For reviewers

Peer review process

As of January 2023, Insights into Imaging operates a single-blinded peer review process, where manuscripts sent to reviewers are no longer anonymized or blinded, but reviewers’ names continue to be unknown to authors.

Guidelines for Reviewers

Reviewers ensure that Insights into Imaging publish high-quality papers by evaluating manuscripts design and offering clear suggestions and guidance for improvement. Problematic unprofessional comments, lacking constructive criticism and hostile reviews are not allowed and editors will delete/modify these comments from the author’s reviews.

Reviewers are encouraged to follow COPE’s guidance on peer reviews. Mainly, reviewers should respect confidentiality in the review process, notify the journal if any conflict of interest is identified during the review process, and report if an irregularity has been identified with respect to the ethics of the publication. A competing conflict of interest exists when the review might be influenced by personal or financial relationship with authors or organizations.

Reviewer reports

Peer review is a crucial tool to bring research forward by evaluating manuscripts and offering suggestions for improvement. The voluntary work of our reviewers is the key element in this process.

All reviewers for the ESR journals should be aware of their responsibility to guide authors by providing constructive feedback. In both the ‘Feedback to Authors’ as well as ‘Confidential Comments to the Editor’, they are asked to give their opinion and criticism in a professional, neutral language.

Article types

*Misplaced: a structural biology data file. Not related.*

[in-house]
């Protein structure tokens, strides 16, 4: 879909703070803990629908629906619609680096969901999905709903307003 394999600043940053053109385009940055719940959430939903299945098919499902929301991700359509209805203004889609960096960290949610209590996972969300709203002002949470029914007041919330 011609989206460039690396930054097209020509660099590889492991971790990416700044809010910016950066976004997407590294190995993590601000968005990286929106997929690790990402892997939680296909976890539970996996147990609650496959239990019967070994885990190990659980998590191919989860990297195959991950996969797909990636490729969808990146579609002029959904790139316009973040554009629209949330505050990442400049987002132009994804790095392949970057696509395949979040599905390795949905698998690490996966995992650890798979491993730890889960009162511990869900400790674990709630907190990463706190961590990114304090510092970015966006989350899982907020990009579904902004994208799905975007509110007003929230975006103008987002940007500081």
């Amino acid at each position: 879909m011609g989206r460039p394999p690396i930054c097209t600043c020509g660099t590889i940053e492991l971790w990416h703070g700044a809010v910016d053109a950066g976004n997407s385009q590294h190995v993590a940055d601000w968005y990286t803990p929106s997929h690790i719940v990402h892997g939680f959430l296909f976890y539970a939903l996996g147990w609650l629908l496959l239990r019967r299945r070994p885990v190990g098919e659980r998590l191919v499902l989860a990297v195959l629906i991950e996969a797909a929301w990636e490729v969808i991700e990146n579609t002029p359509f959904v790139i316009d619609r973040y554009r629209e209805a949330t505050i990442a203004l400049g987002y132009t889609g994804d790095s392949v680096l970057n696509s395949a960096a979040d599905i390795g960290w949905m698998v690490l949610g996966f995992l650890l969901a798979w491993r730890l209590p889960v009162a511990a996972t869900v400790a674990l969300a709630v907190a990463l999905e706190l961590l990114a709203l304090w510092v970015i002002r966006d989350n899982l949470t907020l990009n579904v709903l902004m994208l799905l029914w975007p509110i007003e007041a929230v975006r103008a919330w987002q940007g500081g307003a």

The journal favors publishing on Critical Review, Guidelines and Position, Pictorial Review, Scientific, Meta-analysis, and Management papers.


  • Critical Review Papers focus on overviews on emerging techniques or state-of-the-art topics with an up-to-date and innovational approach. They provide access to the best evidence-base knowledge, analyzing and summarizing the increasing output of scientific publications. They might find common concepts from reviewed material, test a hypothesis based on published evidence, or analyze systematic discrepancies to consolidate what has been achieved.
  • Guidelines and Position Papers aim to determine a course of action or to streamline particular processes according to a sound practice. They must be generated by experts in consensus, using evidence levels approaches, aiding to good clinical practice by helping physicians weigh the benefits and risks of a particular technical performance, diagnostic procedure, or therapeutic action. They also include any opinion or statement related to the imaging value chain and patient’s management aspects on imaging related topics.
  • Pictorial Review Papers focus on the educational aspects of imaging, with a pearls and pitfalls approach, and on the revision of imaging criteria. Authors should briefly provide their experience on the topic.
  • Original Scientific Articles are scientific works with a clear hypothesis and an experimental design to explore observations and answer questions related to imaging.
  • Meta-analysis research analyzes multiple studies using a methodology with different statistical techniques to provide a global result about a specific problem.
  • Management includes reviews and recommendations on topics related to quality improvements in safety, performance, professional issues, and outcomes.

Review Checklist

  • What are the major messages of the paper?
  • Will the information provided in and by the article be of interest to the medical community?
  • Is the paper innovative and of practical value?
  • Does the organisation of the paper follow the main aspects described in the objectives?
  • Did the authors provide information about relevant professional experience which relates to the cases they evaluated?
  • Are there any statements that could lead to misconceptions?
  • Do the figures aid the description of the topic? Can they be improved?